Nov. 1st, 2007 – Outdoor Sheesha Café – 8pm
Egypt Travel Blog› entry 17 of 27 › view all entries
Today was my last Arabic lesson. I am so sad about that. No more conjugating verbs, memorizing adjectives and greetings and learning Idalfa construction. The time passed so quickly and I feel like I had just begun to get a strong taste of the language and now it’s time to leave. I was getting one “aha!” after another today. Oh well, I will just have to discipline myself when I get back to the states to study every day! I was told by several people here that it takes about one year of full-time study to be able to read and write the language on a basic level and another year, full-time, to really get it on a deeper level and be able to speak comfortably. I am happy with my results and would love to study in the States for six months and then return and take another crash course here for a month.
I am really being forced to walk my talk here, and it’s a good opportunity for me to do the reframing that I teach my clients. There are so many daily challenges to deal with – beginning with the fact that nothing seems to be done completely correctly here. For example:
1. I still have no hot water, a weeks after the hotel manager promised me he would fix the problem. My reframe: In Asian cultures it is considered healthy to take a cold shower. It wakes your body up and gives you good circulation.
2. I did a video shoot and interviewed people here and the Egyptian cameraman was dreadful. His hands were shaking and the camera never stopped moving and the framing was all off. Reframe: I get an opportunity to do it over again with this learning experience behind me and interview the even more interesting people I have met since the shoot.
3. The elevator at my hotel is moody. In the morning it may work, but at night perhaps not. If it works today, tomorrow is no guarantee. It is very frustrating, especially since I’m on the sixth floor and climbing all those stairs, several times a day, while carrying my computer on one shoulder and a bag full of heavy books on my other shoulder is no fun. Reframe: It’s good aerobic exercise! I get an opportunity to build my strengthen my heart and increase my endurance.
Lecture and Party:
Tonight was fantastic! I met up with a woman originally from Texas (a mutual friend had hooked us up). She is so wonderfully global, intelligent, funny and beautiful – a real inspiration. Victoria has been living alternately in France, the States and Cairo for over a decade. She does consulting work (she has worked with several prime ministers) and is a psychologist in addition to many other things. She has the skills to get a variety of different jobs here freelancing. She invited me to a lecture at the AUC (American University in Cairo), where Anne Lamont was speaking. I loved her book, Bird by Bird. Several times I had tried to hear her speak in the States but the timing was always off, so I was thrilled to be able to hear her here in Cairo. She was inspirational. Her main topic theme is inspiring others to write, something that greatly interests me.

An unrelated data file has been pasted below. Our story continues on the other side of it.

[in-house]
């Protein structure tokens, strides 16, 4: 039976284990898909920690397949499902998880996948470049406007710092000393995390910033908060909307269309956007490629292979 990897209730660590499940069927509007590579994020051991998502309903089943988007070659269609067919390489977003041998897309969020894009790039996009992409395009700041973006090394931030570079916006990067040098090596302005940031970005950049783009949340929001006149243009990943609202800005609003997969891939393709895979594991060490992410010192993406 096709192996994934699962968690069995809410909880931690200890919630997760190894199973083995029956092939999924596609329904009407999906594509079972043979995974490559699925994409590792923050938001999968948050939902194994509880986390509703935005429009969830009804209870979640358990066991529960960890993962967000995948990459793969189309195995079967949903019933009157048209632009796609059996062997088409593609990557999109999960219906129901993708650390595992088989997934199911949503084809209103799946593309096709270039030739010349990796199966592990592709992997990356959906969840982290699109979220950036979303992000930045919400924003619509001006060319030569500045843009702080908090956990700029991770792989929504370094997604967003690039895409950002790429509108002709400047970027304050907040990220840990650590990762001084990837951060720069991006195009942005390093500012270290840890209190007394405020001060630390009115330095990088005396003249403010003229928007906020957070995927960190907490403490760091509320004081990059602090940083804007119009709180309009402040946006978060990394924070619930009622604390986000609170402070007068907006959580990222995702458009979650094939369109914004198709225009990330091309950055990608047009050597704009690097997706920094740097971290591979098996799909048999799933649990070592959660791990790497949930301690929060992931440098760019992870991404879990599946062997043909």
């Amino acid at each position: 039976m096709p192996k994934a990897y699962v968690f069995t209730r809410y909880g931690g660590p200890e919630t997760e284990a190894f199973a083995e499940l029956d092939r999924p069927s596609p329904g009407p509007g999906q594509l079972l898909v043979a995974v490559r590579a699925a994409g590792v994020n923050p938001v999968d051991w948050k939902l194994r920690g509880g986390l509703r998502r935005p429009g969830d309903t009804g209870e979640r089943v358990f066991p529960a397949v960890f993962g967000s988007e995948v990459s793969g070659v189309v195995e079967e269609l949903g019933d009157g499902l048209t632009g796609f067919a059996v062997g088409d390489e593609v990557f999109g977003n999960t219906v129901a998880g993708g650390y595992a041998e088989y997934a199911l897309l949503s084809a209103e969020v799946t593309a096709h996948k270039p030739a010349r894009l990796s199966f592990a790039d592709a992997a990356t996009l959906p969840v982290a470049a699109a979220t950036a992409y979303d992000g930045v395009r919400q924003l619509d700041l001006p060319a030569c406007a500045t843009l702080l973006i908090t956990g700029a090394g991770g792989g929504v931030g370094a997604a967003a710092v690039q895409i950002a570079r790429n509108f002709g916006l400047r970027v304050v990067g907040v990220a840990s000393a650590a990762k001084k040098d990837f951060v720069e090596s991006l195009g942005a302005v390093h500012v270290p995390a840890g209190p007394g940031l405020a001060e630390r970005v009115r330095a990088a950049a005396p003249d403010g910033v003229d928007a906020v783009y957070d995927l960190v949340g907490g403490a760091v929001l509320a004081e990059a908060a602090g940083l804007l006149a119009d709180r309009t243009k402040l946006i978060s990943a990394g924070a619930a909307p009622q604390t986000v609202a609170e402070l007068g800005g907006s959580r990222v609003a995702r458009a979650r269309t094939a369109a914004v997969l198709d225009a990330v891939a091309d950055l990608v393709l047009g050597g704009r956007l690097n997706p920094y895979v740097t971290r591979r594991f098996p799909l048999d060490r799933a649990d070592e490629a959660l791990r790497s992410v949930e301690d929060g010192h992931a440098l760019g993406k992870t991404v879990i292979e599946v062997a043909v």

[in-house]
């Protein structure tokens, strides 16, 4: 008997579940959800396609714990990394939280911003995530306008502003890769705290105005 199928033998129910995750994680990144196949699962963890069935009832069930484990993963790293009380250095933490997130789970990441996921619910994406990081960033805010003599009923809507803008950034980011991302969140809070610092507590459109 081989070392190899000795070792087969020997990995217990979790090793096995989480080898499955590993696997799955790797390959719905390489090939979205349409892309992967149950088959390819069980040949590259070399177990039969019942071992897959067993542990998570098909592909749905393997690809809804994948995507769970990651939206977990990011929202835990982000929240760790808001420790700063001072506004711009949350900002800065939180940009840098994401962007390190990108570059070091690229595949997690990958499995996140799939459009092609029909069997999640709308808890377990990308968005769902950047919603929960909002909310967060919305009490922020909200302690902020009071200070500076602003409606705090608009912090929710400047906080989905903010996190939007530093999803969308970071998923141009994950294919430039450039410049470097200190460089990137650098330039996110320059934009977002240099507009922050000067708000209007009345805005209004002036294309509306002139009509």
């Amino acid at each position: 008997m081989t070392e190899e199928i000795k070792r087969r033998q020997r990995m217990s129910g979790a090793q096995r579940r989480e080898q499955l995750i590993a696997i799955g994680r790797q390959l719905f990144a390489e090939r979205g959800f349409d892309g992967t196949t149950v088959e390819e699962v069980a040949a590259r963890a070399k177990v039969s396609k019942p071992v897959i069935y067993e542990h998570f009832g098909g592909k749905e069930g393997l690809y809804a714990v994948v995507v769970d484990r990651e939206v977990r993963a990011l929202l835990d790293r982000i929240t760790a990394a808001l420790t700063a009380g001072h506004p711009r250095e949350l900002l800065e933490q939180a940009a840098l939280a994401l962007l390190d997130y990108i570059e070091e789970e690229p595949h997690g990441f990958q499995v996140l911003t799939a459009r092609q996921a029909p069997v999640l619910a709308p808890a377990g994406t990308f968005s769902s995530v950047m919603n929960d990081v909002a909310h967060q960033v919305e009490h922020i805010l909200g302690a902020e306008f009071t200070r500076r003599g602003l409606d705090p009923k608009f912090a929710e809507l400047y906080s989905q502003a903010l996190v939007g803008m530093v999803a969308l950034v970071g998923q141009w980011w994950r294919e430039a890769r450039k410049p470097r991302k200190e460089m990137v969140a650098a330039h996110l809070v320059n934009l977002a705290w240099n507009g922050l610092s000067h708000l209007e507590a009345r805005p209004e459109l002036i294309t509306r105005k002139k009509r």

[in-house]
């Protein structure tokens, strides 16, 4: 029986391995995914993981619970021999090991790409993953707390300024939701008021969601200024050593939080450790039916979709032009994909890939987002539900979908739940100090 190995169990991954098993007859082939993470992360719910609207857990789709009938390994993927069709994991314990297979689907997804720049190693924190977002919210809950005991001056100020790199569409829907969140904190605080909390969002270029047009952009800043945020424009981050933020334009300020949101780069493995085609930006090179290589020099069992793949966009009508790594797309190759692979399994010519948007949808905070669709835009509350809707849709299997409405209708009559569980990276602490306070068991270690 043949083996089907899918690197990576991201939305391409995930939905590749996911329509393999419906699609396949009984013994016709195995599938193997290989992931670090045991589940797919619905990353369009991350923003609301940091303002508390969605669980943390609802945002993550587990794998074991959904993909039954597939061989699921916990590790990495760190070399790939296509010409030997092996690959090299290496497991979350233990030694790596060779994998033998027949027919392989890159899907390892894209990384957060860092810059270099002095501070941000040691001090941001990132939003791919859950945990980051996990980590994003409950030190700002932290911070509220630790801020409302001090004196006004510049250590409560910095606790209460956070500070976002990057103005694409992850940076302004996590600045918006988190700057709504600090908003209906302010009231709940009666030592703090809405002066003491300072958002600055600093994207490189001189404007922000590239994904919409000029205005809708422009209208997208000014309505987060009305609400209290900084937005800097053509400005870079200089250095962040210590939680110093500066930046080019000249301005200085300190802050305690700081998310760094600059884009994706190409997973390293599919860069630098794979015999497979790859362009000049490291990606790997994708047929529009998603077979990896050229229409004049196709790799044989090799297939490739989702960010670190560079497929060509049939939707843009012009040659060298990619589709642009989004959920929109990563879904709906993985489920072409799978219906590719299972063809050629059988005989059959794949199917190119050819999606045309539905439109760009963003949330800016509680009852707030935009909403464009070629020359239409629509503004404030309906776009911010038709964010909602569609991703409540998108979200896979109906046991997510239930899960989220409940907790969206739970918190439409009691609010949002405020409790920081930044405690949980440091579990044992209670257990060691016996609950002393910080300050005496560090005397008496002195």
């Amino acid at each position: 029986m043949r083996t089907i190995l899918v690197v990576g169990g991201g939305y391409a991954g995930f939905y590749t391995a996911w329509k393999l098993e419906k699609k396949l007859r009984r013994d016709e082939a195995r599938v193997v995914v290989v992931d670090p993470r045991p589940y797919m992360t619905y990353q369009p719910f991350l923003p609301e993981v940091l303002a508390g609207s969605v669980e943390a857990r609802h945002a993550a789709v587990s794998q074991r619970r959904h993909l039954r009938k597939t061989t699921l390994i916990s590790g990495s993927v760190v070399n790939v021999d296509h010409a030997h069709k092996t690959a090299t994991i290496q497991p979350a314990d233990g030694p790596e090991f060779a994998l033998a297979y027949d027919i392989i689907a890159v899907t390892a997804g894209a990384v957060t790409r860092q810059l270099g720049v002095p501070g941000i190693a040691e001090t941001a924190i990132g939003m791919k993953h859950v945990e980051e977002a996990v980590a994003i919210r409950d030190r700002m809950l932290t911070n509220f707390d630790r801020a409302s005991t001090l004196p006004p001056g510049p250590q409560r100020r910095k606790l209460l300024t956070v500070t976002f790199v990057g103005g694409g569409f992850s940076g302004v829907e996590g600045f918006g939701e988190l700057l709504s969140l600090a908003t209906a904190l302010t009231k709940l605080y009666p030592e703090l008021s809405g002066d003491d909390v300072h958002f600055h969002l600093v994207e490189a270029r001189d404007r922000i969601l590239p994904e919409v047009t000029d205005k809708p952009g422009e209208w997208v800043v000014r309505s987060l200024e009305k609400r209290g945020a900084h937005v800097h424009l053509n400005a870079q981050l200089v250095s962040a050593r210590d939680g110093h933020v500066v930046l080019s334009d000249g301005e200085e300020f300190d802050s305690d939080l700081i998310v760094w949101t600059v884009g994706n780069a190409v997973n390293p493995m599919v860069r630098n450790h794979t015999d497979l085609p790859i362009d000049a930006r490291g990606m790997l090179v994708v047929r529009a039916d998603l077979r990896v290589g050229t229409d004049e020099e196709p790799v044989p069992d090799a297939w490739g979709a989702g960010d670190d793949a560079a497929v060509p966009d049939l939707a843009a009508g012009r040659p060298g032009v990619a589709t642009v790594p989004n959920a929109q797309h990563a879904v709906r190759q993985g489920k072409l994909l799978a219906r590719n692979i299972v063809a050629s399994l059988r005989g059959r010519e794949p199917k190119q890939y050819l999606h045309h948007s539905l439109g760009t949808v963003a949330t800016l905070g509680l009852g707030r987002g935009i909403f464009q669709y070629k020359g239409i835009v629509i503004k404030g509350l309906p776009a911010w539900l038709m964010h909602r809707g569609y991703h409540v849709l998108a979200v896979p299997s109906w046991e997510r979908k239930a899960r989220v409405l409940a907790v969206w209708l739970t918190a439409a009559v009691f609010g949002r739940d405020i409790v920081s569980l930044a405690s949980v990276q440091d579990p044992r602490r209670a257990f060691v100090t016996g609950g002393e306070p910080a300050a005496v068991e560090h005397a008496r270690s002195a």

She said the main thing that stops people from succeeding, especially in writing, is that they burden themselves with pointless challenges. We create those challenges so we don’t have to deal with reality and life. We decide that we need to go to the gym every day to have thin thighs, and suddenly we don’t have the time to write or whatever else we claim is important to us.
She said to be a good writer, whether in fiction or non-fiction, people want to know how to survive, and what life is about. Laughter, she said, is “carbonated holiness.”
One thing I found funny about what she shared from her trip to Cairo was, “Someone forgot crosswalks and street lights here. It was shocking and hilarious trying to cross the street for the first time – like a Woody Allen movie. I asked my local friend if people get hit and she shrugged nonchalantly and said, ‘Sure.”
I couldn’t agree more.
After the lecture we went to a party on the rooftop of an apartment building. Victoria’s friend’s apartment was sparsely decorated but the pieces she did have were beautiful. Everything was top quality – interesting paintings and furniture that was very Middle Eastern, which I love.
There were people from all over the world there, and I had a great time sharing stories with them about the joys and challenges of living in a foreign country. Everyone was interesting open in that way that comes from feeling global and able to relate to anyone from anywhere. I spent most of my time talking with a fabulous couple from Australia who had been living in Afghanistan, Iran, Pakistan and Cairo over the past six years. We traded anecdotes and a few good laughs before Victoria, her husband Nabil and I slipped out around midnight – which was just before the night really kicked in! Parties here don’t start rocking until at around 1 or 2am.